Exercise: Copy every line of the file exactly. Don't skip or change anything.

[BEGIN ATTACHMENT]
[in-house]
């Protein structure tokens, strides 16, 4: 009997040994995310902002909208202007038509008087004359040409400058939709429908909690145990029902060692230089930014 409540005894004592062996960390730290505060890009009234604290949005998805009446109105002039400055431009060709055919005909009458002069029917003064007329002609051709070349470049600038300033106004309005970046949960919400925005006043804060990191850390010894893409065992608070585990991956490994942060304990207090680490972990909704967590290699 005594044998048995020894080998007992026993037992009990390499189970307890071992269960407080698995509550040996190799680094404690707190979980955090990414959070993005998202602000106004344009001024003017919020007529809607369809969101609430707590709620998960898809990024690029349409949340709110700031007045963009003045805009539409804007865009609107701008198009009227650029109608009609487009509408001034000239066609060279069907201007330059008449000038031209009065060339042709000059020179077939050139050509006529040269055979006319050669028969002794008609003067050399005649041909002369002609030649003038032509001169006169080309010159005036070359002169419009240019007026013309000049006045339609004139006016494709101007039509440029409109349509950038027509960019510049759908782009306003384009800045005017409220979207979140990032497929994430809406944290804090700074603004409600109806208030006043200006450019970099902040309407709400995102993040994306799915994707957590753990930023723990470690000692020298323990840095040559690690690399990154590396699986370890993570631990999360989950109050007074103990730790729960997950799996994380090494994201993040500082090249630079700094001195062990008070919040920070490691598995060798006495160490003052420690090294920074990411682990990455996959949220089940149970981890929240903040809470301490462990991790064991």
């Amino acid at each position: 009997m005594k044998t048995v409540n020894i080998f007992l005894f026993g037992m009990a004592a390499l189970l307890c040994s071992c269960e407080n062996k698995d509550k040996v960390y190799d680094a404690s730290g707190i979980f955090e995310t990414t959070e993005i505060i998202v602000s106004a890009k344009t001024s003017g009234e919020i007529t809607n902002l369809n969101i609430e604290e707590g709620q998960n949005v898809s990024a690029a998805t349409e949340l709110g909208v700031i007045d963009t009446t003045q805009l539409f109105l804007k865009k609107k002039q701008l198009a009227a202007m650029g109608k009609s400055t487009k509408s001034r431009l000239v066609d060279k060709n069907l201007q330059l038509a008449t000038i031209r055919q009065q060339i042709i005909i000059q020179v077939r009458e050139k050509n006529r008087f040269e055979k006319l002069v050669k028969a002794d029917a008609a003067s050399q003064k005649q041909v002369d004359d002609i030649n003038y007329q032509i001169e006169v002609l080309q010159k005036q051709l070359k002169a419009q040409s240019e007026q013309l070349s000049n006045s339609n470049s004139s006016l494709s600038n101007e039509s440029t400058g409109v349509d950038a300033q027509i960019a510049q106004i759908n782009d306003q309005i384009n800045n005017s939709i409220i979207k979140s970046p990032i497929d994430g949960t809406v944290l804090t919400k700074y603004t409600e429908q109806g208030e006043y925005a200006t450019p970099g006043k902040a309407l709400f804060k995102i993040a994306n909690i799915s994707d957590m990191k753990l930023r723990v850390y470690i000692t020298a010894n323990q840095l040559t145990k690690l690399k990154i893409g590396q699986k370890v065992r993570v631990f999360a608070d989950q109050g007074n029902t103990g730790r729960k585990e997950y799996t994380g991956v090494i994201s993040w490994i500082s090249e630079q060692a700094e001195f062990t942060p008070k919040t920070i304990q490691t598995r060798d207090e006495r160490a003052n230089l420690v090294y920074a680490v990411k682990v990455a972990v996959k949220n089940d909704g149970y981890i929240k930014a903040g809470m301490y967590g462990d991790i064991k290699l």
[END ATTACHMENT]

[in-house]
């Protein structure tokens, strides 16, 4: 009997040994995310902002909208202007038509008087004359040409400058939709429908909690145990029902060692230089930014 409540005894004592062996960390730290505060890009009234604290949005998805009446109105002039400055431009060709055919005909009458002069029917003064007329002609051709070349470049600038300033106004309005970046949960919400925005006043804060990191850390010894893409065992608070585990991956490994942060304990207090680490972990909704967590290699 005594044998048995020894080998007992026993037992009990390499189970307890071992269960407080698995509550040996190799680094404690707190979980955090990414959070993005998202602000106004344009001024003017919020007529809607369809969101609430707590709620998960898809990024690029349409949340709110700031007045963009003045805009539409804007865009609107701008198009009227650029109608009609487009509408001034000239066609060279069907201007330059008449000038031209009065060339042709000059020179077939050139050509006529040269055979006319050669028969002794008609003067050399005649041909002369002609030649003038032509001169006169080309010159005036070359002169419009240019007026013309000049006045339609004139006016494709101007039509440029409109349509950038027509960019510049759908782009306003384009800045005017409220979207979140990032497929994430809406944290804090700074603004409600109806208030006043200006450019970099902040309407709400995102993040994306799915994707957590753990930023723990470690000692020298323990840095040559690690690399990154590396699986370890993570631990999360989950109050007074103990730790729960997950799996994380090494994201993040500082090249630079700094001195062990008070919040920070490691598995060798006495160490003052420690090294920074990411682990990455996959949220089940149970981890929240903040809470301490462990991790064991």
């Amino acid at each position: 009997m005594k044998t048995v409540n020894i080998f007992l005894f026993g037992m009990a004592a390499l189970l307890c040994s071992c269960e407080n062996k698995d509550k040996v960390y190799d680094a404690s730290g707190i979980f955090e995310t990414t959070e993005i505060i998202v602000s106004a890009k344009t001024s003017g009234e919020i007529t809607n902002l369809n969101i609430e604290e707590g709620q998960n949005v898809s990024a690029a998805t349409e949340l709110g909208v700031i007045d963009t009446t003045q805009l539409f109105l804007k865009k609107k002039q701008l198009a009227a202007m650029g109608k009609s400055t487009k509408s001034r431009l000239v066609d060279k060709n069907l201007q330059l038509a008449t000038i031209r055919q009065q060339i042709i005909i000059q020179v077939r009458e050139k050509n006529r008087f040269e055979k006319l002069v050669k028969a002794d029917a008609a003067s050399q003064k005649q041909v002369d004359d002609i030649n003038y007329q032509i001169e006169v002609l080309q010159k005036q051709l070359k002169a419009q040409s240019e007026q013309l070349s000049n006045s339609n470049s004139s006016l494709s600038n101007e039509s440029t400058g409109v349509d950038a300033q027509i960019a510049q106004i759908n782009d306003q309005i384009n800045n005017s939709i409220i979207k979140s970046p990032i497929d994430g949960t809406v944290l804090t919400k700074y603004t409600e429908q109806g208030e006043y925005a200006t450019p970099g006043k902040a309407l709400f804060k995102i993040a994306n909690i799915s994707d957590m990191k753990l930023r723990v850390y470690i000692t020298a010894n323990q840095l040559t145990k690690l690399k990154i893409g590396q699986k370890v065992r993570v631990f999360a608070d989950q109050g007074n029902t103990g730790r729960k585990e997950y799996t994380g991956v090494i994201s993040w490994i500082s090249e630079q060692a700094e001195f062990t942060p008070k919040t920070i304990q490691t598995r060798d207090e006495r160490a003052n230089l420690v090294y920074a680490v990411k682990v990455a972990v996959k949220n089940d909704g149970y981890i929240k930014a903040g809470m301490y967590g462990d991790i064991k290699l």